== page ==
On Saturday my friend came over and we ate pizza and watched The Muppets. We are 35. I can honestly say it was one of the most fun evenings I’ve had in a while. So what if the movie’s not a patch on the ‘turn left at the fork in the road’ brilliance of the original, it stayed true to the characters and message of the Muppets and it transported us to a simpler, safer time in our lives, free of drama and responsibility.
Having said that, the life I live now is actually not hugely dramatic or responsible compared to most of my friends and I have recently been worrying that I am being left behind – the only one of my group who is not yet, and may never be, a grown up. All around me people are buying houses, getting married, having children, things which traditionally give definition to the concept of ‘grown up’ and here I am renting from a friend, single, transitory, with not a plan in sight. I am stubbornly clinging to the conceit of youth, to the vain imaginings of Neverland, to the dim hope that I never have to change my life because I’m quite content as it is, actually.
I’m blessed with an incredible group of girlfriends, many of whom have been friends for over 20 years. We grew up together, we have so much history together that when I look at them I see the best parts of myself reflected in their eyes and their smiles, memories of all the love, advice and laughter we have shared over the years. We have always spoken candidly with each other and dinner the other night was no exception…only (and this has been happening a lot lately) I had nothing to contribute, no advice to impart, nothing to say. Of course this didn’t stop me and I ended up saying a lot of things, but everything that came out of my mouth felt asinine and irrelevant, juvenile and self centred. My drunken dating stories lost their lustre among their stories of trying to start a family, of being newly married, of planning for the future. After so many years of growing up at the same pace, I am finding it difficult to adjust to the differences between us and am having to ask myself if it’s time for me to keep up, to grow up, to settle down.
I’m not entirely sure why these two concepts – growing up and settling down – are so intertwined in my mind. I know many people who are proper grown ups who have never settled down, and plenty of people who have settled down and are as far from grown up as it is possible to be. But if they are not the same thing they are definitely related and I just don’t feel ready to do either, it feels too much like facing reality, like hard work. I know my friends don’t expect me to keep up with them – they would probably insist that they like my drunken dating stories, it allows them to live vicariously through me but I really don’t want to be that person. I want to be in their gang again, to understand what they are going through and share in their successes and failures, like I always have, but I am at such a different place in my life that for the time being I have to accept our differences and support them in other ways. One day I’m sure, my priorities will change and I will forget the name of the boy they gave a blowjob to behind the skate park and be able to remember the name of their firstborn child. One day. After all it’s not a race and I’m sure they are blindly negotiating the complexities of real life just like I am blindly avoiding them in my bubble of irresponsibility. We are all still growing, if not growing up.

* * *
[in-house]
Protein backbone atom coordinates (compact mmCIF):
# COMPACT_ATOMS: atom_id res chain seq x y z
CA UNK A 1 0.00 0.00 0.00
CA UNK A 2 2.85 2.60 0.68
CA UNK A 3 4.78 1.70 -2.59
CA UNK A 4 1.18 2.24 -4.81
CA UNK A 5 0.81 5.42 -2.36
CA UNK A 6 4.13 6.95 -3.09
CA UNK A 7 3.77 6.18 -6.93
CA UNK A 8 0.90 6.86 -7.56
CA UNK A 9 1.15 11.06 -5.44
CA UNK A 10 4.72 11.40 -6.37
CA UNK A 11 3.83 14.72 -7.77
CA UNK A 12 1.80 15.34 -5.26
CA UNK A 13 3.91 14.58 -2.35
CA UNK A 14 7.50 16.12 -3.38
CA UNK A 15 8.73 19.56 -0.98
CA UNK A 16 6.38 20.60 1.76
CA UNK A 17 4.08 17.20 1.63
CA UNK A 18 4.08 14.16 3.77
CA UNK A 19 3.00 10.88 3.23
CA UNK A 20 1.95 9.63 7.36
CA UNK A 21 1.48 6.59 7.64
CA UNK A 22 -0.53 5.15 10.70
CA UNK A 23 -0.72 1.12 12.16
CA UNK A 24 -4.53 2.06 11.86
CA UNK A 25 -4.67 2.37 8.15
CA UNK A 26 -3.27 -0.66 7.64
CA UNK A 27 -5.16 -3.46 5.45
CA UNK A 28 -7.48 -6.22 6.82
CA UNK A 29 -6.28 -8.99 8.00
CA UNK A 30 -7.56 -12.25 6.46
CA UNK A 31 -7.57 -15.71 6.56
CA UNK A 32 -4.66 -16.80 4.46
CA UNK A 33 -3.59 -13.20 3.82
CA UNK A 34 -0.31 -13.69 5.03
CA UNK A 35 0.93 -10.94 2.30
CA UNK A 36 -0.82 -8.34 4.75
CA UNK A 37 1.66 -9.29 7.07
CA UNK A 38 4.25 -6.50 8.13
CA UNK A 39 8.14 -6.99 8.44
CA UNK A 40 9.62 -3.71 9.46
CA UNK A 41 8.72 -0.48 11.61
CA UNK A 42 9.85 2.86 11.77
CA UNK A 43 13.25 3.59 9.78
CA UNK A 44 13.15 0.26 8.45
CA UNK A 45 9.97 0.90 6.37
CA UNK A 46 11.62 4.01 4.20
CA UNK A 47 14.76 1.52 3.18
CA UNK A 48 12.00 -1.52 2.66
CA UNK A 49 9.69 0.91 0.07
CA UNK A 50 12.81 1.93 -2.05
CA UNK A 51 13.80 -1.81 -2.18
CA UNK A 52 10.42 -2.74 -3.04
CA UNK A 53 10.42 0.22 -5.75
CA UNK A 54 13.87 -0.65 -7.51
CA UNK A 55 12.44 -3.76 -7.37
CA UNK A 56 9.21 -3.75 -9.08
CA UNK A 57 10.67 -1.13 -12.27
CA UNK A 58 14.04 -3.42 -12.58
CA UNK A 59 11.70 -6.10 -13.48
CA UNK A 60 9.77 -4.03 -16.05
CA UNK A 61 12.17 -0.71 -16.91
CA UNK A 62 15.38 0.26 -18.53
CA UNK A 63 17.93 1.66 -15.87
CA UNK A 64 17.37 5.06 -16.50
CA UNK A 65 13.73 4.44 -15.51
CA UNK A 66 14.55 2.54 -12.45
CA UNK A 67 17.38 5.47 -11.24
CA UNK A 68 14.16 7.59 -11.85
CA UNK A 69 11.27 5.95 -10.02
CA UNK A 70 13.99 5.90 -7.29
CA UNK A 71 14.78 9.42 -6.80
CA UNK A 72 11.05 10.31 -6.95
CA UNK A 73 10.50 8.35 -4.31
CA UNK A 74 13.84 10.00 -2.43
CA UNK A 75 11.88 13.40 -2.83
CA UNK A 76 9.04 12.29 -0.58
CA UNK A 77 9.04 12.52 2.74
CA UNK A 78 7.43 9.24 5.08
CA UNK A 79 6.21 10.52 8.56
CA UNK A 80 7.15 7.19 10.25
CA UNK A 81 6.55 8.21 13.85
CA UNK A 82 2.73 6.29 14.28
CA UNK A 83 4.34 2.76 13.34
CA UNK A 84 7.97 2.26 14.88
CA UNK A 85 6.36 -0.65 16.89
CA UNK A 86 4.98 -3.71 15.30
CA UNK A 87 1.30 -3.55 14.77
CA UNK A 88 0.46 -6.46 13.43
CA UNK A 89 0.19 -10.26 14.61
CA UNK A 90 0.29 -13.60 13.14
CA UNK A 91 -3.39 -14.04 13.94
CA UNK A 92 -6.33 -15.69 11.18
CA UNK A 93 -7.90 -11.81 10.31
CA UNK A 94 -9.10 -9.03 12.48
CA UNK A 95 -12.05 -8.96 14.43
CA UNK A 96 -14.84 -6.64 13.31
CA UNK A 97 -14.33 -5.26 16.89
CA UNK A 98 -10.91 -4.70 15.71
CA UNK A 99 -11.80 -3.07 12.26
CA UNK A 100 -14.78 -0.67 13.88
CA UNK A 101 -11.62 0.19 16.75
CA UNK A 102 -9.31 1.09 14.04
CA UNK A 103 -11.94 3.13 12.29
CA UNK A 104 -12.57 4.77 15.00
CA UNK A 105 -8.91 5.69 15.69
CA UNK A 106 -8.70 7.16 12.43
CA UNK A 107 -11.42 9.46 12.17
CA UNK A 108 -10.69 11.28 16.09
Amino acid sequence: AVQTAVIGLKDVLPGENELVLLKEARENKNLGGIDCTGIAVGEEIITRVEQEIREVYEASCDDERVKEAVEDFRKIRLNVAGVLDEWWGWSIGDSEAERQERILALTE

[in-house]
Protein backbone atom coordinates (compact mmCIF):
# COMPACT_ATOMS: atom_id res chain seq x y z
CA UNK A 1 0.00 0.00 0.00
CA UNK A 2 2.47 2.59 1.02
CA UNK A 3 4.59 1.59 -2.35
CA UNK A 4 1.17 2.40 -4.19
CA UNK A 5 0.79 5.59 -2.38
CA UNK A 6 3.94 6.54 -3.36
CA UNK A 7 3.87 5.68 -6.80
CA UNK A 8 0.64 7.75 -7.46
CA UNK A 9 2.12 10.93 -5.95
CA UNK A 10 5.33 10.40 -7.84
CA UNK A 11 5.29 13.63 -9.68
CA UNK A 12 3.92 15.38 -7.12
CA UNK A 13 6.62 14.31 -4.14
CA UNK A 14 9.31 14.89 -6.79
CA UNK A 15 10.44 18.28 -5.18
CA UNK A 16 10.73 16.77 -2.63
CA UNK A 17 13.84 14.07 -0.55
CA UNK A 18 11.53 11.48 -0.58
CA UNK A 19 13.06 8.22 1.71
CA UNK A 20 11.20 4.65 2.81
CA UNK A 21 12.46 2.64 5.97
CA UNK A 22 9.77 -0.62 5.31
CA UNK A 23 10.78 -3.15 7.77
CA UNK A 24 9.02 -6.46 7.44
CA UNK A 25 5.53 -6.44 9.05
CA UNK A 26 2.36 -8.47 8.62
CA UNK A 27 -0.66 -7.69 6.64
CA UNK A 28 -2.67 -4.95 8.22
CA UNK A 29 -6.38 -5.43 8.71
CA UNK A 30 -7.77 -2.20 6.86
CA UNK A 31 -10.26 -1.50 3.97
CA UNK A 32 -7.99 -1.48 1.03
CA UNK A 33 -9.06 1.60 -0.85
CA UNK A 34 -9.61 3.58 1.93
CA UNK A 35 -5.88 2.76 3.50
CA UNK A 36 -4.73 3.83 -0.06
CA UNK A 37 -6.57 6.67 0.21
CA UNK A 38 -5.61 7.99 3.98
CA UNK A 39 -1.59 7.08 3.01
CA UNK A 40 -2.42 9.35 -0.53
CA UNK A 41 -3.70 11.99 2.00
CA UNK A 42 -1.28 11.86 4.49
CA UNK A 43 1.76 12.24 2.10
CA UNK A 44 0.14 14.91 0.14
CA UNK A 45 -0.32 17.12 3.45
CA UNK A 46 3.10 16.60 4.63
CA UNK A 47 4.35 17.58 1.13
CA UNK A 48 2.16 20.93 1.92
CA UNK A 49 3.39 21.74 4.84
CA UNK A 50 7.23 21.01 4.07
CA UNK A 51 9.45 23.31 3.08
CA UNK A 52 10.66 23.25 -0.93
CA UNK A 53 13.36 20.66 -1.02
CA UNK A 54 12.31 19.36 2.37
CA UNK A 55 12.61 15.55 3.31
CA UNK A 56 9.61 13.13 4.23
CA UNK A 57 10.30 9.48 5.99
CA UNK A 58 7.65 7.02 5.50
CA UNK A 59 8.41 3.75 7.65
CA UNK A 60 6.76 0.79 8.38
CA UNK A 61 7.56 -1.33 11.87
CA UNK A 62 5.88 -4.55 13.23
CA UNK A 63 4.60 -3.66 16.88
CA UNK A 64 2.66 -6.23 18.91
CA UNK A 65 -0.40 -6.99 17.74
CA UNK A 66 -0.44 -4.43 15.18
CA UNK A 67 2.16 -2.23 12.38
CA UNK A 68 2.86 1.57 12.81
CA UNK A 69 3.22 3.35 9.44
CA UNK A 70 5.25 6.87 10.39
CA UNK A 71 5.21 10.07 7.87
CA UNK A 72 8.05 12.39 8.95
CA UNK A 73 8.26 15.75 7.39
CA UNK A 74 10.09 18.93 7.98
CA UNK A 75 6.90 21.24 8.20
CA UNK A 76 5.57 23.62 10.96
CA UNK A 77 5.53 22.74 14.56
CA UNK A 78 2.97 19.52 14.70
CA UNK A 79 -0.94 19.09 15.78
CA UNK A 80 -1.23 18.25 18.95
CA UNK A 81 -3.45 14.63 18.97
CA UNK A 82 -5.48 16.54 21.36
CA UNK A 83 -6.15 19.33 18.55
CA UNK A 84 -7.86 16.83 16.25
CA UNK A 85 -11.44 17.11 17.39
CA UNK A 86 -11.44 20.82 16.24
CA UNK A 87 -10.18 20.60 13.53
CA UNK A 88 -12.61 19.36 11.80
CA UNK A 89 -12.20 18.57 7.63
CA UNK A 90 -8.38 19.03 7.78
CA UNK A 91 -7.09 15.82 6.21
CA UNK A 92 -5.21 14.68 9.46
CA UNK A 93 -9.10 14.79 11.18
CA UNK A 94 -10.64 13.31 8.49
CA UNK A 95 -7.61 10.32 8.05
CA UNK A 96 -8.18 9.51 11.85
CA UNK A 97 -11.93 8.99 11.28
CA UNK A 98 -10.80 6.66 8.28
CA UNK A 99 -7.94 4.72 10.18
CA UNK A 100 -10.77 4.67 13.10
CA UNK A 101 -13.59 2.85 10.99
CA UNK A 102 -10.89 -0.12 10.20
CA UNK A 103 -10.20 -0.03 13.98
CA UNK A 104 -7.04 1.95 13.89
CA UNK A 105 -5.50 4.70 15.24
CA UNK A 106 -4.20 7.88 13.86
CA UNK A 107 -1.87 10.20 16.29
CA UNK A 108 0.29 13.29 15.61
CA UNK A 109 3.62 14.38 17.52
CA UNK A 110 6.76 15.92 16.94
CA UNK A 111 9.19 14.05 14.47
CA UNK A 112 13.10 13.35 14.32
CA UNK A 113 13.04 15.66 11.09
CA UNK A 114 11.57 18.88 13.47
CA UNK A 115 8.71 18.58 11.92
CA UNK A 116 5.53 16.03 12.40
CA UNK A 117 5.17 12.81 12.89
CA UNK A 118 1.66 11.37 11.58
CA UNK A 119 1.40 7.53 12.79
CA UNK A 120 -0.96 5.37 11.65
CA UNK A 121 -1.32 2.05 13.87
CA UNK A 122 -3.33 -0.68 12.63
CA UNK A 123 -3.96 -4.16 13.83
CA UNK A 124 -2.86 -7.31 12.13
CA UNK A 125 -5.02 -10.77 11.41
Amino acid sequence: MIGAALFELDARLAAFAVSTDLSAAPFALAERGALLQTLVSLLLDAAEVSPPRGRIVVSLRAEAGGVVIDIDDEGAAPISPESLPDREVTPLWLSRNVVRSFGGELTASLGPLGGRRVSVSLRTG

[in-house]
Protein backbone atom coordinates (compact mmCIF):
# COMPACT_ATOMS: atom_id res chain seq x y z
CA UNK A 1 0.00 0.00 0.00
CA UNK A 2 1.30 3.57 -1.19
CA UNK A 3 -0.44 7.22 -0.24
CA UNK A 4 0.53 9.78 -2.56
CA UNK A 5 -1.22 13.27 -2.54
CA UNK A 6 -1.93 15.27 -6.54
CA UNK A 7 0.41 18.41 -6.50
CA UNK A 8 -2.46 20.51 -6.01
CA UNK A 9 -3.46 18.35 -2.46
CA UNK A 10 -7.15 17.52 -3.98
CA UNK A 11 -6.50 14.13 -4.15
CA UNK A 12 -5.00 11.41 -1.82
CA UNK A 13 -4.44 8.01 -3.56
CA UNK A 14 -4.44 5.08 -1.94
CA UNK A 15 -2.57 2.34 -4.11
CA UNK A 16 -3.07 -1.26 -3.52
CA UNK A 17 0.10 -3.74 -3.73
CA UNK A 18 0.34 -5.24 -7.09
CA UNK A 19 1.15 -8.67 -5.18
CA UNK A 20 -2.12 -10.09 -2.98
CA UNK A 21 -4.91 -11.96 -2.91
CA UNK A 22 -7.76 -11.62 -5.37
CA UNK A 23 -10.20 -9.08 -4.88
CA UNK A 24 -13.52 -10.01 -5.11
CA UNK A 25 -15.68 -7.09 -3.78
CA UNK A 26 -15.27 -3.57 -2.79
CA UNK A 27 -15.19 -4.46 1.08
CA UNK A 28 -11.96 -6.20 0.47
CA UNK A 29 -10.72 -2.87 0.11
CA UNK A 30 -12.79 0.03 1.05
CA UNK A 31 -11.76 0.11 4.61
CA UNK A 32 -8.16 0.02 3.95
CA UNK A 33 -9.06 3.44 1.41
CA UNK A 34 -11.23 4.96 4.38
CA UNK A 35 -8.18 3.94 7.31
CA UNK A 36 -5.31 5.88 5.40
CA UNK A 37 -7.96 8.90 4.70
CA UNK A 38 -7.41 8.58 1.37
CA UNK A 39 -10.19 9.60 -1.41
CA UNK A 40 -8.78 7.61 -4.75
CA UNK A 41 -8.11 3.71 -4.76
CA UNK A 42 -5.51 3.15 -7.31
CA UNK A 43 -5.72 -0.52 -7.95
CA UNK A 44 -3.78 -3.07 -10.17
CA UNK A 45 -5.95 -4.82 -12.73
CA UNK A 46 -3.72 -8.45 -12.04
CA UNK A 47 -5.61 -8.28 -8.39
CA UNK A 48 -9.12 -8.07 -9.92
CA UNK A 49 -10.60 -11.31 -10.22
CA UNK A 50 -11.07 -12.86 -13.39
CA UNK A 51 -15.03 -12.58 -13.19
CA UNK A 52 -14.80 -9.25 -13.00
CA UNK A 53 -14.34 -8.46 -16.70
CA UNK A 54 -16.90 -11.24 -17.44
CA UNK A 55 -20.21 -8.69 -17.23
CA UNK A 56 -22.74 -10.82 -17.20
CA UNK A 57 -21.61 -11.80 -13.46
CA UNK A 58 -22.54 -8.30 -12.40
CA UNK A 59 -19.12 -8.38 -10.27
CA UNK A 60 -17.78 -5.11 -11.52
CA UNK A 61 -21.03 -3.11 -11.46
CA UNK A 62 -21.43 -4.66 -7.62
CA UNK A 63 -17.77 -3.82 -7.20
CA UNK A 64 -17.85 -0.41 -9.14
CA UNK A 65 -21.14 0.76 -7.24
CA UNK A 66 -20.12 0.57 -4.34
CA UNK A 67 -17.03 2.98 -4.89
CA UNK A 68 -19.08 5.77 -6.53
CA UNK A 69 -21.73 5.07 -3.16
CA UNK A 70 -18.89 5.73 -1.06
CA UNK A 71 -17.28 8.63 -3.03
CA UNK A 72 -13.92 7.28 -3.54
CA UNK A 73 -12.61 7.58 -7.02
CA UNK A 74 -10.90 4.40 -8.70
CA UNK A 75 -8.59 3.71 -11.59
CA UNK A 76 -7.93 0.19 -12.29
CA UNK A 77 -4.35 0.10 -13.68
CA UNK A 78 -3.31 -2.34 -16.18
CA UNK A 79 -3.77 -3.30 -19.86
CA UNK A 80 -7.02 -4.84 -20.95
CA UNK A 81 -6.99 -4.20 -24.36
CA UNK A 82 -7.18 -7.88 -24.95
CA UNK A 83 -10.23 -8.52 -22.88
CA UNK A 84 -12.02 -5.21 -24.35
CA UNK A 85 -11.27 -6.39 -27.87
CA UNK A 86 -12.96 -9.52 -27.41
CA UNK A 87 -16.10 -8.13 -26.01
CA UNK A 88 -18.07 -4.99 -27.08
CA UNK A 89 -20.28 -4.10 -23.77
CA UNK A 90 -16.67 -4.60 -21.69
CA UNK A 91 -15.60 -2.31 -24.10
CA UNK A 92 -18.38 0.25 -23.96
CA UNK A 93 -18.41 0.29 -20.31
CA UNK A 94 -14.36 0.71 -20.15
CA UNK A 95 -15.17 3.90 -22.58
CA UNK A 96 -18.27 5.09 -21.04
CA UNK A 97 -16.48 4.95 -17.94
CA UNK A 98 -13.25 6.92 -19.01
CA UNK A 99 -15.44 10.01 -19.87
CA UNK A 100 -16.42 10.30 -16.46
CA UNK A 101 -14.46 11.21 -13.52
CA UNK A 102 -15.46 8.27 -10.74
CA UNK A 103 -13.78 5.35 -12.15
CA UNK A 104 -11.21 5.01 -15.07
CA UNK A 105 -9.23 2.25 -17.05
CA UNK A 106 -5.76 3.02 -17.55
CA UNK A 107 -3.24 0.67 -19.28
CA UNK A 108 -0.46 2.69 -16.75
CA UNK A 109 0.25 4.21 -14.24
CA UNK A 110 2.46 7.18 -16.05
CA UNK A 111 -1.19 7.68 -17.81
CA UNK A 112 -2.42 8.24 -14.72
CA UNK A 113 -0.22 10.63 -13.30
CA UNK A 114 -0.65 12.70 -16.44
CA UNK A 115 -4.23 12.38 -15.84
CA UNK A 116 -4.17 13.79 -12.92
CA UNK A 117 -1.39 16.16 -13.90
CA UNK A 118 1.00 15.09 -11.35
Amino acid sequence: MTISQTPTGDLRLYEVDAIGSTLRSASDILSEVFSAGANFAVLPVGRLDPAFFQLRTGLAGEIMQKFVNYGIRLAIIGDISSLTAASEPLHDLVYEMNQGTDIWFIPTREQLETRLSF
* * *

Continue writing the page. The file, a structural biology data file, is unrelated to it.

So maybe I’ll grow up and maybe I won’t, maybe I’ll settle down and maybe I won’t but for now the differences between my friends and I will remain, but so will the honesty and so will the support, of that I am sure. Our paths may have diverged – I may have turned left at the fork in the road and they may have turned right but we will meet again because no matter how grown up you become, the friends you made when you were 12 will always remember who you were before life got in the way.